When you want a website, you would like everyone to be able to access it easily. This would not be possible without the Domain Name System or DNS settings. In this article, I will explain the system for assigning unique names and addresses to websites and give an overview of how this works and some explainations for some of the more common terminology used.
When you purchase a domain name, such as awesomewebsite.com, you buy it from a registrar, such as Google Domains, Hover, Network Solutions, or NameCheap, who are given the priviledge of assigning unique domain names that correlate to IP addresses. Every single device that is connected to the Internet has an Internet Protocol or IP Address that is in one of two formats of 2605:e000:625d:f300:648f:bb40:4dbf:86f4 or 188.8.131.52. You can type “What is my IP address” on google and it will give you the number that is assigned to your connected computer on the internet.
Your website is also connected to the internet, so your website has its own IP address. This IP address may be shared with other websites on your web host or unique (dedicated) to only your website depending on your web hosting plan. The DNS or Domain Name System is merely the system or like a giant digital phone book that matches domain names like awesomewebsite.com with its corresponding IP address, 184.108.40.206. When someone types in your domain name into their internet browser, the DNS tells the browser what IP address that domain name is associated with and the browser goes to that location to display the content.
When you purchase a new domain, and then get web hosting at a different company, you will have to tell your registrar where your website is located. You do this by editing your DNS records at the registrar, which should be accessible through your registrar’s control panel. It is beyond the scope of this article to explain how to set these up, as it is different for every registrar, but in general, you would create an A record that pointed to the IP address of your web server. Alternatively, instead of pointing to an IP address, you could point to your web host’s nameservers by updating the nameservers in the DNS. You can get your IP address or nameserver name from your web host company. Another important fact to remember is that when you change nameservers, this points all web services to the nameserver for your web host, including email, so this is the more common choice.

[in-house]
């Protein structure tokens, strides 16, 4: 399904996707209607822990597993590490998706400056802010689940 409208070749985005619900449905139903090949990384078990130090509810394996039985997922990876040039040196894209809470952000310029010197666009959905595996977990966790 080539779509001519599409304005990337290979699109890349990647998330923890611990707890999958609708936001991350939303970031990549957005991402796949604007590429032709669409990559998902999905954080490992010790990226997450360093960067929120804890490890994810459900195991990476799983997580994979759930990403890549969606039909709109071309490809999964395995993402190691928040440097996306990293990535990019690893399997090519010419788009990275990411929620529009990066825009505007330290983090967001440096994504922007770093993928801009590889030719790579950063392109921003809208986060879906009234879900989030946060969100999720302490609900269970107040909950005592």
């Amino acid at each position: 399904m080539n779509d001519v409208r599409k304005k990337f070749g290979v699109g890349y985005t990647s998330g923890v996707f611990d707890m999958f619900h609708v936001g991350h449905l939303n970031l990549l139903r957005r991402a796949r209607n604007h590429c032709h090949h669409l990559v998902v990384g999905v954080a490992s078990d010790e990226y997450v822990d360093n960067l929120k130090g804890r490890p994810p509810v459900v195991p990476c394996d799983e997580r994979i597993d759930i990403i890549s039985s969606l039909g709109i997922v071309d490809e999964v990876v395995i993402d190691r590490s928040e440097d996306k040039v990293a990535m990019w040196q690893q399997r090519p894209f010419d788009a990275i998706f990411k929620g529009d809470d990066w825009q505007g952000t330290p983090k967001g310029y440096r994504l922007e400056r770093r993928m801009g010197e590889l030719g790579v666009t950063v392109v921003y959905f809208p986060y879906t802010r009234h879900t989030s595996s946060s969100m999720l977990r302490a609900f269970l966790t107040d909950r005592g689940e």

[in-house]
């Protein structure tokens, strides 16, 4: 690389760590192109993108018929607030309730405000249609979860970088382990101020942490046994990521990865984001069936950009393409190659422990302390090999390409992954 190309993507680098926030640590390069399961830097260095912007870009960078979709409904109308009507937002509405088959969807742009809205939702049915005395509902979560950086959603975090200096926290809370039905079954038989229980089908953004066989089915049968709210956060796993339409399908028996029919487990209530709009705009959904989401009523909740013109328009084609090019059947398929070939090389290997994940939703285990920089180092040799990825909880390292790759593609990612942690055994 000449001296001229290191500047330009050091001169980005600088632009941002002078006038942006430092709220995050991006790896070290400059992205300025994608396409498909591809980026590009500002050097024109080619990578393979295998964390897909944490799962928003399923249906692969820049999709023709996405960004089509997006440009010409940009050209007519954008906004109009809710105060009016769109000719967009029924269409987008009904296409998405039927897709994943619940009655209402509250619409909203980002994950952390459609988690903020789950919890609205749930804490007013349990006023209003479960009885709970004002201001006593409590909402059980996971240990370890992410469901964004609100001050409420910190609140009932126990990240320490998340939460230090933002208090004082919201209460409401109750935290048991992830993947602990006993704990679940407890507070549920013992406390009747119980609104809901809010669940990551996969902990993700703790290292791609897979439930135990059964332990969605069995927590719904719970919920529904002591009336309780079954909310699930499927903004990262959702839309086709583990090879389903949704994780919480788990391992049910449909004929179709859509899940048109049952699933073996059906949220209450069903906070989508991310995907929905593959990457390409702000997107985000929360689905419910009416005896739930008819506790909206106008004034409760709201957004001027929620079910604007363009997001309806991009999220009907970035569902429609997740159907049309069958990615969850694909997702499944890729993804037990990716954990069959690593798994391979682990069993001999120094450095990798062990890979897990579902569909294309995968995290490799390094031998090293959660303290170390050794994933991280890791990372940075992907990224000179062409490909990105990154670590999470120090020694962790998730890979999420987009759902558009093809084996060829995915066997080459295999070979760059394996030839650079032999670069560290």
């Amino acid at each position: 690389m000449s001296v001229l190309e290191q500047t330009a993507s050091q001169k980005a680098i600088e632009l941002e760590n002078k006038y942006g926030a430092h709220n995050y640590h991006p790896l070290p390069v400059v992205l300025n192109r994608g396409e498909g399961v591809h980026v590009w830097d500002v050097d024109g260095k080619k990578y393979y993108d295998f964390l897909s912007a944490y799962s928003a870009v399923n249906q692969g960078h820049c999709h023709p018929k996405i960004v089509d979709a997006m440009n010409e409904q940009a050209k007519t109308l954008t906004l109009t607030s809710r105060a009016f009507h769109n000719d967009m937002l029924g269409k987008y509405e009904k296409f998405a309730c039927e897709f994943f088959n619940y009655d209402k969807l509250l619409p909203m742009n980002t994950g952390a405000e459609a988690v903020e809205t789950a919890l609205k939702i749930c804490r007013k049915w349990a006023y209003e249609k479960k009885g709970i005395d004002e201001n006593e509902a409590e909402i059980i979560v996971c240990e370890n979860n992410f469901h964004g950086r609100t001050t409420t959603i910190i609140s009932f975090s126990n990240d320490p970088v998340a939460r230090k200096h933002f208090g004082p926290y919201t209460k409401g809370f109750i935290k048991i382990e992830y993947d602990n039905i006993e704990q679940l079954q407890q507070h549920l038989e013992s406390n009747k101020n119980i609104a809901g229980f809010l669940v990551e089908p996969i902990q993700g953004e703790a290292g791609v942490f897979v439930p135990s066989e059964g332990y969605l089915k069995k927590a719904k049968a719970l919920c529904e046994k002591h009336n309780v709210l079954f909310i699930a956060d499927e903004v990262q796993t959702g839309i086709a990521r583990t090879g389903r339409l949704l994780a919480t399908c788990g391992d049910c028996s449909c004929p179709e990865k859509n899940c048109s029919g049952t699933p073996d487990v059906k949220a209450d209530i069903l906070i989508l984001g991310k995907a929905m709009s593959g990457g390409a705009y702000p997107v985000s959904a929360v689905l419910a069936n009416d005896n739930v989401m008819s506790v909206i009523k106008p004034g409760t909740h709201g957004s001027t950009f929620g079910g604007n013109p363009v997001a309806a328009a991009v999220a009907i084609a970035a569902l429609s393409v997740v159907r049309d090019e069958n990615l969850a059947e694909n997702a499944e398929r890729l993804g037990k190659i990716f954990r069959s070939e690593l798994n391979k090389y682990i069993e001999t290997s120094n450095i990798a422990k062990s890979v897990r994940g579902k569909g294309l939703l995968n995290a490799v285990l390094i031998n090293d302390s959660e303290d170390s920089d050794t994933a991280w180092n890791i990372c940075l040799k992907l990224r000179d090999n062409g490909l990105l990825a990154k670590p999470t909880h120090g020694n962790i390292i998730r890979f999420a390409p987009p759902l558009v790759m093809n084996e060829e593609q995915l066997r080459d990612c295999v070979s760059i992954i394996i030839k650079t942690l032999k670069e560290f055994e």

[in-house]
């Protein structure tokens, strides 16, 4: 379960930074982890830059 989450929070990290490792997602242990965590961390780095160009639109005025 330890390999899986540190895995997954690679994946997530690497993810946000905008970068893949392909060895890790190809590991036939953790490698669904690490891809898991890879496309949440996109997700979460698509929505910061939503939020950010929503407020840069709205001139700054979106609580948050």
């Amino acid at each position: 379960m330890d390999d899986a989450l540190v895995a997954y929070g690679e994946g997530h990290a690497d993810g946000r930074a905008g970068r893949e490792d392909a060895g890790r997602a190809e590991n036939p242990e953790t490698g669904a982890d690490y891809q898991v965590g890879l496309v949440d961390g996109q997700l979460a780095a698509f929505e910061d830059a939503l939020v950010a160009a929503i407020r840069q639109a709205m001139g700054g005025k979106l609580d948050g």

When I first started making websites, Domain names, DNS, and IP addresses were a huge area of mystery. In this article, I hope that I have eliminated some of the confusion surrounding domain names, but if anything is still unclear, please feel free to leave me a question in the comments below.
Have fun and make an awesome website!